|Fallopian tube||medical dictionary|
The Fallopian tubes normally transport the egg of the female from the egg sac, or ovary, to the womb, or uterus. Normal tubes have small hair like projections on the lining cells called cilia. These cilia are important to movement of the egg through the Fallopian tube and into the uterus. If the tubal cilia are damaged by infection, the egg may not get 'pushed along' normally and can settle in the tube. Likewise, if infection causes partial blockage of the tube with scar tissue, this can also act to prevent the egg from getting to the uterus.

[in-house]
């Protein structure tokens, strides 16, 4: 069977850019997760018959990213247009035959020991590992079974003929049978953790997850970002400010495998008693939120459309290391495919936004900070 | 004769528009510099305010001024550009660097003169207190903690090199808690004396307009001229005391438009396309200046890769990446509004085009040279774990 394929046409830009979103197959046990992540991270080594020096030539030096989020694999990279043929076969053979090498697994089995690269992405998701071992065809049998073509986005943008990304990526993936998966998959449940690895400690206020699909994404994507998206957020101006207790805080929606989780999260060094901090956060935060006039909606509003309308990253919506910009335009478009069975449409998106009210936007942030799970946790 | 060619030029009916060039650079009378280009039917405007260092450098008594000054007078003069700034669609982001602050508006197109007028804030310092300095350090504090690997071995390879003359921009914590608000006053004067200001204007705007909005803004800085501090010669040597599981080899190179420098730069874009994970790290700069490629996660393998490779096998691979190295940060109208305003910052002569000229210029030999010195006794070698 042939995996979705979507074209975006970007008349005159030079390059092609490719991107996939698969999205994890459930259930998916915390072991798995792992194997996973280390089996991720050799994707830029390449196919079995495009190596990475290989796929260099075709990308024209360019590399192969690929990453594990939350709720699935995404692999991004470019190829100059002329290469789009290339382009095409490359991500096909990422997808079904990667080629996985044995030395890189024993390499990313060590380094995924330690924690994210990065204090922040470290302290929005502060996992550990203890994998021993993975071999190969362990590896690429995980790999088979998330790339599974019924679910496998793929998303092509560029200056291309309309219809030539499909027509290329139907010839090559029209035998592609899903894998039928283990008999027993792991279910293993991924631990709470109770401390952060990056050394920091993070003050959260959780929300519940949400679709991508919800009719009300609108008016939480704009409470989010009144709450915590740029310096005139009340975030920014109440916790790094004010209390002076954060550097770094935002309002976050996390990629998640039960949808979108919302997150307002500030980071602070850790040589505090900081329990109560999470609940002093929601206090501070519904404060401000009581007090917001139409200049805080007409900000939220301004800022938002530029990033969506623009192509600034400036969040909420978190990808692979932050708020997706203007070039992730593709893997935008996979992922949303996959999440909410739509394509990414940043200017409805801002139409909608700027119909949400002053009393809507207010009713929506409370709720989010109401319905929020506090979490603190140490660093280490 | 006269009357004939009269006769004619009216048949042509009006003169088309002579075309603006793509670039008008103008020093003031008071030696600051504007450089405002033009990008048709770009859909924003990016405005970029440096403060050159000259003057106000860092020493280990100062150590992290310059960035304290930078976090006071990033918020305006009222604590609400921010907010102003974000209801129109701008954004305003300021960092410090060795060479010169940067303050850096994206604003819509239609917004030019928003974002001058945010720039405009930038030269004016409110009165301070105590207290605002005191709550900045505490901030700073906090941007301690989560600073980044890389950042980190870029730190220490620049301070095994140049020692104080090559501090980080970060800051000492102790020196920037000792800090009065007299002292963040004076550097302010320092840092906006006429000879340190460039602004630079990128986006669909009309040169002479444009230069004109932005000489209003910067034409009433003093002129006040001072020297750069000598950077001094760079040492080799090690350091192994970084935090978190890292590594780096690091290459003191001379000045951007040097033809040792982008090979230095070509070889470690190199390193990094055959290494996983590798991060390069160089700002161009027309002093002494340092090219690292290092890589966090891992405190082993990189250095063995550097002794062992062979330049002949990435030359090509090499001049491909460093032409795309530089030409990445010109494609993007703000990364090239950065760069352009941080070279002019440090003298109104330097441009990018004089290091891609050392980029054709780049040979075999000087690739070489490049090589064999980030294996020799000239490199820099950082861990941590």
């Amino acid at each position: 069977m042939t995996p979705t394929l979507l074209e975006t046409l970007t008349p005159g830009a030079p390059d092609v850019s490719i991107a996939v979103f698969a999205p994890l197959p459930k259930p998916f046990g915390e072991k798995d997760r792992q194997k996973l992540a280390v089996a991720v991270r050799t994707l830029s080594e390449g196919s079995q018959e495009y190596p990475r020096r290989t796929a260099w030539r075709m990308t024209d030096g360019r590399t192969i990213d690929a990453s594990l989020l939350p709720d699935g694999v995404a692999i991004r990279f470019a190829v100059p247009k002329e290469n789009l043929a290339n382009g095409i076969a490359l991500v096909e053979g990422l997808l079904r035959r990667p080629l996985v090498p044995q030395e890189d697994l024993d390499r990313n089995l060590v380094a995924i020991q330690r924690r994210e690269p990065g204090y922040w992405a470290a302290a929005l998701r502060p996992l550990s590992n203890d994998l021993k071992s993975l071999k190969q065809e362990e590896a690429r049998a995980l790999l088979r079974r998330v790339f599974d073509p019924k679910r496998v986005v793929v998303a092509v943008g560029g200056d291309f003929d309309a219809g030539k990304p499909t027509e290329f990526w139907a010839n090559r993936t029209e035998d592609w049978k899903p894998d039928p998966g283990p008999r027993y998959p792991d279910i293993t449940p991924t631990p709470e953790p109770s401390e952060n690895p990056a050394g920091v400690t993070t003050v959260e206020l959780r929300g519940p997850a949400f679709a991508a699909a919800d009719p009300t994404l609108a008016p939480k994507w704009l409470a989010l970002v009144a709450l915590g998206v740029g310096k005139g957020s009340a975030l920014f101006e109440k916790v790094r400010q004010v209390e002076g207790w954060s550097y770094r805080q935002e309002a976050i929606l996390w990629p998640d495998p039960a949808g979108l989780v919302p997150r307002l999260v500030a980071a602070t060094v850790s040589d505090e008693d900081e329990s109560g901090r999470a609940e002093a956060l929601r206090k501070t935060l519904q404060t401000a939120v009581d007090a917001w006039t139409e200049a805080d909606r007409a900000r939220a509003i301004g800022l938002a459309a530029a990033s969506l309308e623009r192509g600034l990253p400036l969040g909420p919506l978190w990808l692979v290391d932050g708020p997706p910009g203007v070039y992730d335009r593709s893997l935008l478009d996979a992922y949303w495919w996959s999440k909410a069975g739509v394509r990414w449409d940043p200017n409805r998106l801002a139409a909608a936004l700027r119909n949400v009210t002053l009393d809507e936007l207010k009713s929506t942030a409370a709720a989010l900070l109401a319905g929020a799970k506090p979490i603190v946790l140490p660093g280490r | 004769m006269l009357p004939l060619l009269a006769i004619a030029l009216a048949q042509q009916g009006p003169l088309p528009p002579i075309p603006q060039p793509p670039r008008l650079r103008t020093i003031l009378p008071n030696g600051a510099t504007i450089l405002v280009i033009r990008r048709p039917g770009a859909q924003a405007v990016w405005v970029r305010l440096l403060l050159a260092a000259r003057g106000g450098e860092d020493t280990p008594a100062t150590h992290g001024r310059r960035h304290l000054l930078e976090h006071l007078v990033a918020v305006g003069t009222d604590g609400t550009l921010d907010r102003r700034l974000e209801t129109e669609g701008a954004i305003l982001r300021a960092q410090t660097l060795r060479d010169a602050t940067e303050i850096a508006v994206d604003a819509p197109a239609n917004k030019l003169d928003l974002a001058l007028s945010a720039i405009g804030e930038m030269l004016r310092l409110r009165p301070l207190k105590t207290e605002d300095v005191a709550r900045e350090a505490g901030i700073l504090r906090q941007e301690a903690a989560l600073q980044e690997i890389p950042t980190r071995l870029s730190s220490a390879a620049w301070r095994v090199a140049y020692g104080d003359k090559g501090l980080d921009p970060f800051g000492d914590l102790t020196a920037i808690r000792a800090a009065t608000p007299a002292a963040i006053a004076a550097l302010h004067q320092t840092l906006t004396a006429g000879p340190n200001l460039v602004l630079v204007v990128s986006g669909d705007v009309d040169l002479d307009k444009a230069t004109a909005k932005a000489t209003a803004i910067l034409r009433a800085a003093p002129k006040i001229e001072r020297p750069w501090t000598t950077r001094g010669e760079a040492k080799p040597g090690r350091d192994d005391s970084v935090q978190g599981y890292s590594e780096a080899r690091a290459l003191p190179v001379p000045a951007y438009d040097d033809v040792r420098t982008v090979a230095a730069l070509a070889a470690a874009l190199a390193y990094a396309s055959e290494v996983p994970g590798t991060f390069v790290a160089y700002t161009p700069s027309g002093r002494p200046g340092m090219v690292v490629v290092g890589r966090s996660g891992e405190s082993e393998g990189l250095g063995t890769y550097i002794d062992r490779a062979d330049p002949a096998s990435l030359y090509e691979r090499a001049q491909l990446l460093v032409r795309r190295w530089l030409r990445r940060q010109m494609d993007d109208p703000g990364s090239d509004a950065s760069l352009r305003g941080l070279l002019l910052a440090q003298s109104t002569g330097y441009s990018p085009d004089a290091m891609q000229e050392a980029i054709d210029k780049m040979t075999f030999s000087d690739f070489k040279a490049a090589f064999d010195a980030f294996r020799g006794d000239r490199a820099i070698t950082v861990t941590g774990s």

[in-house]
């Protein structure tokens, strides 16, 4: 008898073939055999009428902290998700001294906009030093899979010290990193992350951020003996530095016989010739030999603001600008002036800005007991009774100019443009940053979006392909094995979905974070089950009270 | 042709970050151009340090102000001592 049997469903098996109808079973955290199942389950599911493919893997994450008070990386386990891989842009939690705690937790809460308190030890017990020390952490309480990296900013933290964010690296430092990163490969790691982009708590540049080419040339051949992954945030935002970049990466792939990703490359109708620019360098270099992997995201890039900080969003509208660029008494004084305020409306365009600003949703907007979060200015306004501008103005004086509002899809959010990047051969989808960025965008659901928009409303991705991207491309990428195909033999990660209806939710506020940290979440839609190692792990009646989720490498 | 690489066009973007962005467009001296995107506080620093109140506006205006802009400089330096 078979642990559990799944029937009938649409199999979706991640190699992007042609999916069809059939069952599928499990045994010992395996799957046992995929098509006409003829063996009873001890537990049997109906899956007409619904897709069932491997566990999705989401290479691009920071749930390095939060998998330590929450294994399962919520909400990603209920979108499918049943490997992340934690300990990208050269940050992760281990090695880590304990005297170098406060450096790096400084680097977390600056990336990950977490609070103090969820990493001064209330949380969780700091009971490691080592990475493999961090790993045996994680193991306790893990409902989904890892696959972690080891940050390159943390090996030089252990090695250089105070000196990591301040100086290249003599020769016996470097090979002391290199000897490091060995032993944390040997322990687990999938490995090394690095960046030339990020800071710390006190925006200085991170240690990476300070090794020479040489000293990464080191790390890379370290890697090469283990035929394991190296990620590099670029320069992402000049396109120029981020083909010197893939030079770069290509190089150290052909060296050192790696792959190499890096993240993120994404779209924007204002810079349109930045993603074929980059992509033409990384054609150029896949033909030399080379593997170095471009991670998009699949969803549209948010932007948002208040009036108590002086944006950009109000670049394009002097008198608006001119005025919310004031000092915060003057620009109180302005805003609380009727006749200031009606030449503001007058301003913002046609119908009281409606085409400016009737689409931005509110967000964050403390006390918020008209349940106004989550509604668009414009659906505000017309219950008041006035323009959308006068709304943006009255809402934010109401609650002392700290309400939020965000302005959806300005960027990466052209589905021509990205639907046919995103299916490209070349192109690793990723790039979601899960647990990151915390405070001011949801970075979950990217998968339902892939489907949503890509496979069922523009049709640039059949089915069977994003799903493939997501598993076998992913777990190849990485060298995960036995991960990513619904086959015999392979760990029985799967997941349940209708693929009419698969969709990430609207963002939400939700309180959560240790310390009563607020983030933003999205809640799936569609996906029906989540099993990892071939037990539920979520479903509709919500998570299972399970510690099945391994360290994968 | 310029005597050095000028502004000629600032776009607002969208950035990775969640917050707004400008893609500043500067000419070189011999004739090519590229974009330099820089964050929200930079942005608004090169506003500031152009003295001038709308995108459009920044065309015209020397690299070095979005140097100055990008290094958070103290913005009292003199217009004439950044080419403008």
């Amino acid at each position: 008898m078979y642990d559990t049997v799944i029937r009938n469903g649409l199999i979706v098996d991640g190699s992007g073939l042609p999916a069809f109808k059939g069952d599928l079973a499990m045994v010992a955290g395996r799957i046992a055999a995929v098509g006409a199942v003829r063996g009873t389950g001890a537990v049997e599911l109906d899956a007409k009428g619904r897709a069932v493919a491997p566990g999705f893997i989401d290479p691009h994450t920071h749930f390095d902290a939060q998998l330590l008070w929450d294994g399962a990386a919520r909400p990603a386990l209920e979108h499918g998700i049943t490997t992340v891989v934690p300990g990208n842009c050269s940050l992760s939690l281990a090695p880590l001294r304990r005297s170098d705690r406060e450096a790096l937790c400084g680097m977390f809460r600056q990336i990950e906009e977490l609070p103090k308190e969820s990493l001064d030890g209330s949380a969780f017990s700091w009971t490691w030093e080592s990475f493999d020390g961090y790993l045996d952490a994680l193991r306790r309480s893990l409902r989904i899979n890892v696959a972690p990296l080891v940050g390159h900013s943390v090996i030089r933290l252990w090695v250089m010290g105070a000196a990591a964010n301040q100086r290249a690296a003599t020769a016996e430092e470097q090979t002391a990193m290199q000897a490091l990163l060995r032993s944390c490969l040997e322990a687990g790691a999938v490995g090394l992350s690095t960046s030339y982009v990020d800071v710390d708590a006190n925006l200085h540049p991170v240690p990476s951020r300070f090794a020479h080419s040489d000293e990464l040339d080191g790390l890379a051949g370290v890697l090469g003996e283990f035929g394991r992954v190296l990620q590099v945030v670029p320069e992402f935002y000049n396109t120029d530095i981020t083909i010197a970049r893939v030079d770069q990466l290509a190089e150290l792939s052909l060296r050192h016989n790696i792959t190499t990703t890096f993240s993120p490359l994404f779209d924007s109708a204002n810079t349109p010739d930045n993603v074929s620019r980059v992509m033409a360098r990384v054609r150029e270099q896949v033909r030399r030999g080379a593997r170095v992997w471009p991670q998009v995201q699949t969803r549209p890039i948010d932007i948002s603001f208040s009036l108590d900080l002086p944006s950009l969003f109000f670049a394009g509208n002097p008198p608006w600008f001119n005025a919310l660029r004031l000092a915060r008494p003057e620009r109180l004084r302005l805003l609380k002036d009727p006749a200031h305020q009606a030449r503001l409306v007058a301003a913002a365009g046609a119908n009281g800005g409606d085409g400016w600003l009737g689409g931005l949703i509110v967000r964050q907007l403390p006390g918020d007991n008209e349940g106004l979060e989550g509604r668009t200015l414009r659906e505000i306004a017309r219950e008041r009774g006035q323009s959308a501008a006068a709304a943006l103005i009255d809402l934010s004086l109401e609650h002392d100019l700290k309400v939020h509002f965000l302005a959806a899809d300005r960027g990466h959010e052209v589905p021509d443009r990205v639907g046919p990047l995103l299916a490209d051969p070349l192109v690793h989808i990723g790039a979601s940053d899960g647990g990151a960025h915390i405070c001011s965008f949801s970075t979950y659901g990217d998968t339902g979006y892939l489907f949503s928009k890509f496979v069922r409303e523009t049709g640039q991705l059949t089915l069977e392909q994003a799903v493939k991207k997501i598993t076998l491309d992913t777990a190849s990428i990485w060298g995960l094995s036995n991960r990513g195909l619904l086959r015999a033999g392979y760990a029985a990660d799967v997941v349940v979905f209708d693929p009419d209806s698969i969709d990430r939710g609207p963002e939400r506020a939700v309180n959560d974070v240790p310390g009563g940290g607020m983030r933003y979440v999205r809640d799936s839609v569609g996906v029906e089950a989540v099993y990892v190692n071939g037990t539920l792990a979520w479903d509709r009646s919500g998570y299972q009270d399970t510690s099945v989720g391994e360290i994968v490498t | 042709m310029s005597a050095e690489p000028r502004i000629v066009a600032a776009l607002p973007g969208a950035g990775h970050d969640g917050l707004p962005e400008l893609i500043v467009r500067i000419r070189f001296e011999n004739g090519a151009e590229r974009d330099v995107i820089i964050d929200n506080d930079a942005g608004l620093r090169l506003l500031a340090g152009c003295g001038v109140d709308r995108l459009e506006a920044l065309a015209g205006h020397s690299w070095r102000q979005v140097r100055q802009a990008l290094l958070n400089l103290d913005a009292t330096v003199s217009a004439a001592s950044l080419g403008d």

Any process that narrows the tube and thus decrease the calibre of the passage way can increase the chance of an ectopic pregnancy. Examples of these would be endometriosis, tumours, or scar tissue in the pelvis (pelvic adhesions) that cause twisting or chinking of the tube.
(27 Feb 2009)
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